A common dessert in Sri Lanka is kevum, an oil cake made with rice flour and treacle and deep-fried to a golden brown. There are many variations of kevum. Moong Kevum is a variant where mung bean flour is made into a paste and shaped like diamonds before frying. Other types of kevum include athiraha, konda kevum, athirasa, and handi kevum.

Many sweets are served with kiribath milk rice during the Sinhala and Tamil New Years . Other sweets include:

Cakes and pastries:

  • Aluwa - Diamond-shaped rice-flour pastries
  • Bibikkan - A rich, cake-like sweet made from grated coconut, coconut treacle, and wheat flour. It is a speciality of coastal areas.
  • Kokis - A savoury crispy biscuit-like dish made from rice flour and coconut milk.
  • Pushnambu - A rich, cake-like sweet made from coconut treacle and wheat flour. Cinnamon/cardamom and sweet cumin is often added among the Christian population of Sri Lanka.

Treacle-flavored sweets:

  • Undu Walalu/Undu wal or Pani walalu - A sweet from the Mathale area, prepared using urad bean flour and kithul treacle.
  • Aggala - Rice balls flavored with treacle
  • Weli Thalapa - Made from rice flour and coconut treacle.
  • Aasmi - Made with rice flour and the juice of a leaf called dawul kurundu (okra juice can be used as a substitute), deep fried and topped with pink-coloured treacle.

Puddings and toffees:

  • Kalu Dodol - A solid toffee-, jelly-like confection made by lengthy reduction of coconut milk, thickened with rice flour and sweetened with jaggery.
  • Watalappam - A steamed pudding made with coconut milk, eggs, and jaggery. First introduced by the Malay immigrants, watalappam has become a staple of Sri Lankan desserts.

Other sweets:

  • Thala Guli - Made from ground sesame and jaggery with finely grated coconut.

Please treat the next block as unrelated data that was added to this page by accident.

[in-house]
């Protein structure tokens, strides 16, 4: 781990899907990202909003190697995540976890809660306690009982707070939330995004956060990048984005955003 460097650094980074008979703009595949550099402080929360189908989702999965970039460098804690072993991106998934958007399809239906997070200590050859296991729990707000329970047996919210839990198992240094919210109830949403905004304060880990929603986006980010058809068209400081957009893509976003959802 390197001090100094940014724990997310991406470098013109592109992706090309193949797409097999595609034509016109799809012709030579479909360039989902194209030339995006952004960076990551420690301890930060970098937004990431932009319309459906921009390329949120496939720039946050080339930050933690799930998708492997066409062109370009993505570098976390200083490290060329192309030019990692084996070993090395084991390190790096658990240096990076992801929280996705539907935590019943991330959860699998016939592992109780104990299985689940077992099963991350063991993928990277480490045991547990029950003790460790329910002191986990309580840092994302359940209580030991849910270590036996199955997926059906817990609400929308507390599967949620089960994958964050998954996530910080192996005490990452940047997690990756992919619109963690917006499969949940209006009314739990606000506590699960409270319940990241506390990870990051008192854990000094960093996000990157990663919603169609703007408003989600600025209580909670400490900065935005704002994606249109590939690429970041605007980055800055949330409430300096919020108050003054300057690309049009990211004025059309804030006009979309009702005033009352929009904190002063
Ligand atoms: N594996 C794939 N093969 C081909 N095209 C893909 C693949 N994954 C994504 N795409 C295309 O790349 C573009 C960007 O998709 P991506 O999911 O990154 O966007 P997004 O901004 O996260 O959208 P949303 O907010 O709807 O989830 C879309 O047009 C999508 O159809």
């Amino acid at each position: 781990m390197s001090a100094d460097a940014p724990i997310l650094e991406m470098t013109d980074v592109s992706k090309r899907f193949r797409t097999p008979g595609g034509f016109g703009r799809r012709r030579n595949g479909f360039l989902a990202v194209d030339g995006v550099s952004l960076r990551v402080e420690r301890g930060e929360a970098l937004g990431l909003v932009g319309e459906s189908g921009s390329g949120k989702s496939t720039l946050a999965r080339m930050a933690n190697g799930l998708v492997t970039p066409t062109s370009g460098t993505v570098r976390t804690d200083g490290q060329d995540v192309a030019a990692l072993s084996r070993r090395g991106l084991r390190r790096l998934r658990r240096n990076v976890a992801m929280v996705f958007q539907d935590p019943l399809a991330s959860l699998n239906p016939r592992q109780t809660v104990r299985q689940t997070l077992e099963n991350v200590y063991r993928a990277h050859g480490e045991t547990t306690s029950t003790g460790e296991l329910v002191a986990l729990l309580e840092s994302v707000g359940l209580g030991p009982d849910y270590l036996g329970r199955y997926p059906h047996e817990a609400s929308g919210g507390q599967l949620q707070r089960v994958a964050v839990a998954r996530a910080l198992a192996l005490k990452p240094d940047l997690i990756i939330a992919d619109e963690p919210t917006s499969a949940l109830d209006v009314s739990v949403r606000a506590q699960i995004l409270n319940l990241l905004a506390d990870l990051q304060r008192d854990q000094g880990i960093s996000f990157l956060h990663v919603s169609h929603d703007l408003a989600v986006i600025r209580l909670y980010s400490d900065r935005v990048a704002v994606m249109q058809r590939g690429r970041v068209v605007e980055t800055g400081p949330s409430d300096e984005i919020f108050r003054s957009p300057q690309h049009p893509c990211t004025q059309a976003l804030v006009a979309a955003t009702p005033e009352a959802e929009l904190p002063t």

• Kiri Toffee - Made with sweetened condensed milk or sugar-thickened pure cow's milk. Cardamom/sweet cumin and cashews are added for more taste.

Short eats[edit]

"Short eats" are a variety of snacks that are bought by the dozen from "short eat" shops and restaurants. These are eaten on the go, mainly for breakfast or during the evening. Short eats include pastries, Chinese rolls and patties. A popular short eat among Tamils is the mutton roll, made from tender pieces of mutton with potato and seasoned with spices. This can be a very spicy dish. Mutton rolls are served all over the world wherever there are Sri Lankan Tamils. Other short eats include:

  • Vade - parippu vade, ulundu vade, isso (shrimp) vade, crab vade
  • Chinese rolls or egg rolls, which often contain minced meats, potatoes, and vegetables
  • Patties and pastries - filled with vegetables, meat, or fish
  • Vegetable/fish roti - a flatbread with a filling rolled into a triangular shape and baked

Short eats are served at parties or to guests when they visit a home. Western food such as hot dogs and hamburgers have arrived in Sri Lanka, with the globalization of fast-food chains such as McDonald's, KFC and Pizza Hut. However, foods from these establishments are not usually considered short eats. Additionally, hot dogs and hamburgers are also modified to fit local tastes.

Beverages[edit]

Beverages commonly served in Sri Lanka include:

See also[edit]

References[edit]

  1. ^ "Easy recipe for Appa". Infolanka.com. Retrieved 2013-03-21. 
  2. ^ "Mani Puttu recipe". Kish.in. 2010-02-05. Retrieved 2013-03-21. 
  3. ^ "Recipe for Pittu". Infolanka.com. Retrieved 2013-03-21. 

External links[edit]